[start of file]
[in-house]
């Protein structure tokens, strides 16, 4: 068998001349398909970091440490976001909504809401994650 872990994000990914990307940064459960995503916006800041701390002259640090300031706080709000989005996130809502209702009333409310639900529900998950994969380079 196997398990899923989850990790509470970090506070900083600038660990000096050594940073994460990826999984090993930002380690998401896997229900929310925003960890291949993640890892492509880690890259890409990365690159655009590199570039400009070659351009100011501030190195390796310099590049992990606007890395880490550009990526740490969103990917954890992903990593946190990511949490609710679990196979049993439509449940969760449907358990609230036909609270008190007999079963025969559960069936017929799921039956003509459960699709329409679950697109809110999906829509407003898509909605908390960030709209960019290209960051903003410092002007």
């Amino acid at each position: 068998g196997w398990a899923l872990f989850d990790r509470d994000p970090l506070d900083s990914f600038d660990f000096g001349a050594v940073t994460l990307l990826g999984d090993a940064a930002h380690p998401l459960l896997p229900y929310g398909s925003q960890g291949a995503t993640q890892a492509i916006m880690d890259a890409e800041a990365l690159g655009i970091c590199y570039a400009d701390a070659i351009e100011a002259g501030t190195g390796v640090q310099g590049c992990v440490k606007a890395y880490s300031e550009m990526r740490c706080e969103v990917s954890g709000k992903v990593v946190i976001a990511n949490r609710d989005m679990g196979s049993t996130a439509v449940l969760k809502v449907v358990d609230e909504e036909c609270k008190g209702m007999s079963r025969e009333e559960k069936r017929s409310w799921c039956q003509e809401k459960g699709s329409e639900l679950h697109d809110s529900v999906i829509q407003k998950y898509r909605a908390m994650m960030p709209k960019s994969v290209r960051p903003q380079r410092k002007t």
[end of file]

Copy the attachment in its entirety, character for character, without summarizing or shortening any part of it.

[in-house]
């Protein structure tokens, strides 16, 4: 068998001349398909970091440490976001909504809401994650 872990994000990914990307940064459960995503916006800041701390002259640090300031706080709000989005996130809502209702009333409310639900529900998950994969380079 196997398990899923989850990790509470970090506070900083600038660990000096050594940073994460990826999984090993930002380690998401896997229900929310925003960890291949993640890892492509880690890259890409990365690159655009590199570039400009070659351009100011501030190195390796310099590049992990606007890395880490550009990526740490969103990917954890992903990593946190990511949490609710679990196979049993439509449940969760449907358990609230036909609270008190007999079963025969559960069936017929799921039956003509459960699709329409679950697109809110999906829509407003898509909605908390960030709209960019290209960051903003410092002007």
């Amino acid at each position: 068998g196997w398990a899923l872990f989850d990790r509470d994000p970090l506070d900083s990914f600038d660990f000096g001349a050594v940073t994460l990307l990826g999984d090993a940064a930002h380690p998401l459960l896997p229900y929310g398909s925003q960890g291949a995503t993640q890892a492509i916006m880690d890259a890409e800041a990365l690159g655009i970091c590199y570039a400009d701390a070659i351009e100011a002259g501030t190195g390796v640090q310099g590049c992990v440490k606007a890395y880490s300031e550009m990526r740490c706080e969103v990917s954890g709000k992903v990593v946190i976001a990511n949490r609710d989005m679990g196979s049993t996130a439509v449940l969760k809502v449907v358990d609230e909504e036909c609270k008190g209702m007999s079963r025969e009333e559960k069936r017929s409310w799921c039956q003509e809401k459960g699709s329409e639900l679950h697109d809110s529900v999906i829509q407003k998950y898509r909605a908390m994650m960030p709209k960019s994969v290209r960051p903003q380079r410092k002007t």